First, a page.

Man dumps dying Covid mum in street & son ties dad’s body to roof of car as India is ravaged by super-mutant strains

A SON dumped his sick mother by the side of the road and left her to die because he feared catching coronavirus, according to reports in India.

Another man strapped his dead father to a car roof to drive to a crematorium amid chaos across the country.

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Hospitals across India have been overwhelmed by a "tsunami" of mutant super-strain infections.

Oxygen supplies and beds have run out at many hospitals, leaving gasping patients dying at home or on the streets.

In Kanpur, in Uttar Pradesh, police have opened an investigation file into reports of the son who abandoned his Covid-positive mother.

Video shows her lying under a blanket on the roadside, moving slightly.

The man, who was identified as Vishal, dumped her outside his sister’s home in the the Chakeri district before fleeing, according to reports.

Locals came to her aid and called an ambulance which took her to hospital.

Madan said he saw the sick woman crying for help as she lay in the sweltering sun in 40C heat.

He said: “Such persons bring shame and nothing else. They’re worst creatures who do this to loved ones.”

The mother, in her early 60s, later died from Covid.

Police said: “A case has been registered in this regard.”

Meanwhile 160 miles away in Agra, another son resorted to desperate measures when there were no ambulances available to transport his late father.

A picture showed a shrouded body strapped to the roof of a small red car.

India Today reports the man waited hours for an ambulance after his father died from Covid, then began funeral rites himself.

He then drove to a cremation ground with the corpse on the roof.

The tragic act of devotion by the son is said to have left other mourners in tears after he arrived at the crematorium.

It comes as:

  • UK sends ventilators to India to help overwhelmed hospitals
  • IPL chiefs vow tournament will go ahead despite the crisis
  • India threatens to 'hang' officials delaying oxygen supplies
  • Cases could hit 500,000 a day as death toll mounts

Agra – home to the Taj Mahal – has suffered a surge in cases like cities across India.

The capital, Delhi — where the night sky glows orange with funeral pyres — is the worst-hit with 1,777 deaths reported in five days.

Earlier, harrowing footage showed dozens of Covid victims lined up for cremation as the country's official death toll neared 200,000.

Dozens of bodies are seen lined up on the ground in 40C heat at Delhi's Shubash Nagar Crematorium.

Relatives can be seen carefully placing a Covid victim at the end of a snaking queue of other corpses.

They are all wrapped in shrouds ready for cremation, some with flowers draped on top.

Further back, more families carrying loved-ones are seen waiting to join the line.






Volunteers have been working 24 hours a day in distressing scenes compared to a "conveyor belt of death".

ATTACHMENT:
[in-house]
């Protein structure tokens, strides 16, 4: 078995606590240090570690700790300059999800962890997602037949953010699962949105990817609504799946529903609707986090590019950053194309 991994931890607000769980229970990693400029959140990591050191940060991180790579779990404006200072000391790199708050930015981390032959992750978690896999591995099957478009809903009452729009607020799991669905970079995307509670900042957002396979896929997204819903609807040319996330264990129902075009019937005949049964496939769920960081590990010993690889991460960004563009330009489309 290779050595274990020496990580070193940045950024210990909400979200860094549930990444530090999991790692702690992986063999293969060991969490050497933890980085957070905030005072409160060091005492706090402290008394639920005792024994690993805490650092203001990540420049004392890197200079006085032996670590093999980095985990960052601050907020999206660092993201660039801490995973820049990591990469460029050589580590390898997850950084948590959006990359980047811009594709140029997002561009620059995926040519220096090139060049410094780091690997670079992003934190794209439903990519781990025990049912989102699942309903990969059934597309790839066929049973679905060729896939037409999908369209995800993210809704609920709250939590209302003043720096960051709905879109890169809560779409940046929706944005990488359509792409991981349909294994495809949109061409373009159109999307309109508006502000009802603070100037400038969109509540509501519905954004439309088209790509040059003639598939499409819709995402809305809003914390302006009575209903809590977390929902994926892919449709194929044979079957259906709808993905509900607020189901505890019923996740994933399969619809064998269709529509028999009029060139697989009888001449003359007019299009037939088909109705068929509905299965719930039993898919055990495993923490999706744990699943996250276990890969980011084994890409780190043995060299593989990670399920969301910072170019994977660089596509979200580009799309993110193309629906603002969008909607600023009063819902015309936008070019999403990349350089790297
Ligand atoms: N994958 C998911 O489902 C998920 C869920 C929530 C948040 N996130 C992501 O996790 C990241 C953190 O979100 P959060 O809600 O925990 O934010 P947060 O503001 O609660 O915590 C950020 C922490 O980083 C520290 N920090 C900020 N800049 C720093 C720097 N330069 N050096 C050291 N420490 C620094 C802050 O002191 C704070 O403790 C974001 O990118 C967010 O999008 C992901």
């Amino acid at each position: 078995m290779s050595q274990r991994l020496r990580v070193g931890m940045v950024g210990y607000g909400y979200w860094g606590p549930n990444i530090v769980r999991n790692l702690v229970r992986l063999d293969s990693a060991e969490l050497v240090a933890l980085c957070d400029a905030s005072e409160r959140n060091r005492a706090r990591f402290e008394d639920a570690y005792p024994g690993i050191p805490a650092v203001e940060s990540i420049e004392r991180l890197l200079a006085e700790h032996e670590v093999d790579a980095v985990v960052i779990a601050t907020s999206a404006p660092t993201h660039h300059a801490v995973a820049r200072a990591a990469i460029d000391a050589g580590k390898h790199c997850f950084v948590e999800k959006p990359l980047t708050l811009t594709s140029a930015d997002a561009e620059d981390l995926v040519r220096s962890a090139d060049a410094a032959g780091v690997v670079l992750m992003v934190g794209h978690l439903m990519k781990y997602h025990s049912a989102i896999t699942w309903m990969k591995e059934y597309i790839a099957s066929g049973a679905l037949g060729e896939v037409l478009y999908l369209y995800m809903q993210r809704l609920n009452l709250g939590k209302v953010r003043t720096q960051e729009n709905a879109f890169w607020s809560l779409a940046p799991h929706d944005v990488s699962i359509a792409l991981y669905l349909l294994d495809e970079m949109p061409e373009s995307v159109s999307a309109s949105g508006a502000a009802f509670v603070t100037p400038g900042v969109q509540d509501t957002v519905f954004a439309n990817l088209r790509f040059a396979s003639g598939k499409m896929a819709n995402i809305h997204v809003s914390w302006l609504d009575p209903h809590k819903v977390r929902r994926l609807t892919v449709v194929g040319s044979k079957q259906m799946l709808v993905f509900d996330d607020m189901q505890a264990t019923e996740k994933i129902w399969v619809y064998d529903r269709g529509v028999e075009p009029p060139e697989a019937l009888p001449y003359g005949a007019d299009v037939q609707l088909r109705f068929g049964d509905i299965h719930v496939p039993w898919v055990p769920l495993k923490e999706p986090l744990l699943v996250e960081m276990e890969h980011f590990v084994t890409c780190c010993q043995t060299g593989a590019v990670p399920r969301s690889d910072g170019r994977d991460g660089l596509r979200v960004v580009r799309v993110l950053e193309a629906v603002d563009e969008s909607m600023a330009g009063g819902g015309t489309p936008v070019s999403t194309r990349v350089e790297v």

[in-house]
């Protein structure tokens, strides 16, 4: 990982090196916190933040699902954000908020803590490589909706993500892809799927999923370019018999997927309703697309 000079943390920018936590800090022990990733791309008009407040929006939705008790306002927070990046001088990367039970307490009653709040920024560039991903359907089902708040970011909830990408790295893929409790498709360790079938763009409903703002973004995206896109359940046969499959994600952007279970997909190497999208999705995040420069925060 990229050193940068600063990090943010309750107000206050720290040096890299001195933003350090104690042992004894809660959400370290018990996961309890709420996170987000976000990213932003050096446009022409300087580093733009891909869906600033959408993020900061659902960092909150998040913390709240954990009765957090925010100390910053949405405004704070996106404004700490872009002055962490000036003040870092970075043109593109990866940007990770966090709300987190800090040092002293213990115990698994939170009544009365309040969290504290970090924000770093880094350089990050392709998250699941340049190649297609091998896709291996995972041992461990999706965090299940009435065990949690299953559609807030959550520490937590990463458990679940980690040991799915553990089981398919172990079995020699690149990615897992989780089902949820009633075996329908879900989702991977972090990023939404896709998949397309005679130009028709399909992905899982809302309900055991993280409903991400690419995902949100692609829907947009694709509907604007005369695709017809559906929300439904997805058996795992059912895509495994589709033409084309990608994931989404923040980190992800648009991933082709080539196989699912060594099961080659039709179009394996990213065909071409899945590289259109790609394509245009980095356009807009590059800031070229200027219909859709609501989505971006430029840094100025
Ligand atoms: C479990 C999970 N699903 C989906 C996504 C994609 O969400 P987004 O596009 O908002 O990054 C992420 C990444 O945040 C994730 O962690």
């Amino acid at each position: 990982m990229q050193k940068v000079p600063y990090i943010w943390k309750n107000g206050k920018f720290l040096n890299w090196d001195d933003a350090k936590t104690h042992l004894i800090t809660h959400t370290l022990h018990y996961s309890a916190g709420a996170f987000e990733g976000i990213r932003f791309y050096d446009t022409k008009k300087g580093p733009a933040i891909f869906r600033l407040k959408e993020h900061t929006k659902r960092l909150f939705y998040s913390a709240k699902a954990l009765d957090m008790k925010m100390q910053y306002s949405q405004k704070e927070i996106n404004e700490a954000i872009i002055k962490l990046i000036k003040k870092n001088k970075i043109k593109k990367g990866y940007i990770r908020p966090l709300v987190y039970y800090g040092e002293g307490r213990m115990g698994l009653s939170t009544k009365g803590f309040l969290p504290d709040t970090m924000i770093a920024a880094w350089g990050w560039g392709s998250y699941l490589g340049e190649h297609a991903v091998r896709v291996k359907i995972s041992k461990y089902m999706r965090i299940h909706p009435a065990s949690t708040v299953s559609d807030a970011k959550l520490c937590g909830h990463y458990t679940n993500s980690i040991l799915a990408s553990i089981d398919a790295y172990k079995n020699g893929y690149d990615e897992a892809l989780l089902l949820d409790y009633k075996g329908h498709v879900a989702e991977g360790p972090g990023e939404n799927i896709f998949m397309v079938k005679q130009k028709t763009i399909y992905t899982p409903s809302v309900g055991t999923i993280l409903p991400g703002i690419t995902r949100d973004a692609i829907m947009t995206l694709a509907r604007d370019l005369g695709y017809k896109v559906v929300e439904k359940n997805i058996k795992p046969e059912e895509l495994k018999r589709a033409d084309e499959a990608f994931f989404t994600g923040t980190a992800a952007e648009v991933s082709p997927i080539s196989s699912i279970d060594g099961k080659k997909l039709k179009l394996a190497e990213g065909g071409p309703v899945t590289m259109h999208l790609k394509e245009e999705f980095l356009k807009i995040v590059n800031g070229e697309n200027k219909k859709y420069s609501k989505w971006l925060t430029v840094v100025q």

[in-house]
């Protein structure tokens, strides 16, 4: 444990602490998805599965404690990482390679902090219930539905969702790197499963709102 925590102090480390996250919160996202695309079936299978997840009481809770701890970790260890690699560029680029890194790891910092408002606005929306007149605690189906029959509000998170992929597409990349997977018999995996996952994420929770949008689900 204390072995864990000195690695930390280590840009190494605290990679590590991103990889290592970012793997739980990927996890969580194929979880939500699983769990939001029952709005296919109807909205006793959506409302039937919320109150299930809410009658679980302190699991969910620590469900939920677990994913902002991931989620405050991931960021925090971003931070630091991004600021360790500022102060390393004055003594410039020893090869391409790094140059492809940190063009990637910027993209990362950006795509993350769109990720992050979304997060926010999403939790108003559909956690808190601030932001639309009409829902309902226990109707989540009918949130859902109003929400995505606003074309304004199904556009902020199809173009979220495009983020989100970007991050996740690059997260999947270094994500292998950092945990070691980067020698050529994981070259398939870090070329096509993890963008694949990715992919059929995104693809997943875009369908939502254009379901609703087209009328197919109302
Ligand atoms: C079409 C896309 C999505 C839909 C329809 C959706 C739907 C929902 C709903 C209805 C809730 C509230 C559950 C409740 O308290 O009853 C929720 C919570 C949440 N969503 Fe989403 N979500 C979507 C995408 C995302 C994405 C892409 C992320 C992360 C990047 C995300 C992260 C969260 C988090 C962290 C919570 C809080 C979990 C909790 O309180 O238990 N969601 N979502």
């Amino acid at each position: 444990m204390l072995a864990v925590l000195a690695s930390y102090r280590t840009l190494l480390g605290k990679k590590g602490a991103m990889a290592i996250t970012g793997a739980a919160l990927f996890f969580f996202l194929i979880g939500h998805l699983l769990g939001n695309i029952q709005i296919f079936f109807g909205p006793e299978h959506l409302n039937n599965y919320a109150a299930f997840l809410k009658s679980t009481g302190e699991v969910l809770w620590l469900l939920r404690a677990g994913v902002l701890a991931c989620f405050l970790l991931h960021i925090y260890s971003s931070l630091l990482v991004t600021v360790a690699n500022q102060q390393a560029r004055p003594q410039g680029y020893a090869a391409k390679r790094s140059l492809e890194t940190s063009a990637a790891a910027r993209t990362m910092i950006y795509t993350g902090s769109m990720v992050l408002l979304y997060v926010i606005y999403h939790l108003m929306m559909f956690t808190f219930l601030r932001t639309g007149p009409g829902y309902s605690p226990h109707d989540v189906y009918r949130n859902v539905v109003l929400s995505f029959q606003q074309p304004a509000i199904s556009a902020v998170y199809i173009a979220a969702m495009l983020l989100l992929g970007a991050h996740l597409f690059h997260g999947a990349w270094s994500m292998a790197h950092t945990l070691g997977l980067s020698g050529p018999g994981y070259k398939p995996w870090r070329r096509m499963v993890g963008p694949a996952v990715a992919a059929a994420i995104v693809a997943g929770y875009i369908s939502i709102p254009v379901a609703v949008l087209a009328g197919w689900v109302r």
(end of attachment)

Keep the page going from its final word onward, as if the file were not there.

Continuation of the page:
It is the same in cities across India as it faces a devastating second wave "tsunami" of infections.

Crematoriums are operating round the clock to cope with thousands of daily deaths – and experts say worse is to come.

Delhi emergency medic Dr Shaarang Sachdev told Sky News: "This pandemic is the worst we have ever seen until now.

"The next two weeks are going to be hell for us."

Hundreds of patients have reportedly died in recent days because hospitals ran short of life-saving oxygen.

Others died on hospital doorsteps begging for air because there were no beds.

The shortage has sparked a 1,500 per cent hike in the price of black market oxygen, with some families paying £900 for £60 cylinders.

Antiviral drug remdesivir has also rocketed in price 20-fold.

Last night it was reported some desperate virus victims were hurling themselves off buildings.

A West Bengal man was reported to have leapt to his death from a hospital roof after testing positive.

In Patna in the north east, a railway worker beheaded his wife when she caught the virus then leapt to his death from their apartment.

Film also emerged showing a victim’s body falling from an overloaded ambulance en route to a crematorium.




Yesterday India set another grim milestone for the highest number of infections — for the fifth straight day.

It registered 2,812 deaths and a global high of 352,991 new cases.

Experts fear the true death toll could be five times the official tally of 197,894.

The virus has already engulfed Delhi and Mumbai and is now ravaging giant port city Kolkata, home to 15million.

Around half of Covid tests there are coming back positive, compared with one in 20 at the start of April.

The surge has been blamed partly on forthcoming elections in the surrounding state of West Bengal.

PM Narendra Modi has come under fire for staging a "super spreader" election rally attended by thousands of supporters of his BJP party.

Meanwhile, judges at the Madras High Court said "irresponsible" Election Commission officials should face possible murder charges for allowing rallies to go ahead.

India was once seen as a success story in beating the pandemic but Mr Modi now stands accused of cover-ups and dismal failure.

His government has mobilised army medics to help support overwhelmed hospitals.

But he was slammed for ordering Twitter to censor criticism of his handling of the crisis.

Last night the first of nine plane loads of medical equipent donated by the UK landed in India.

The vital supplies include 100 ventilators and 95 oxygen concentrators, machines that suck pure gas from the air.

France, Germany, Ireland and the US have also vowed to send aid.






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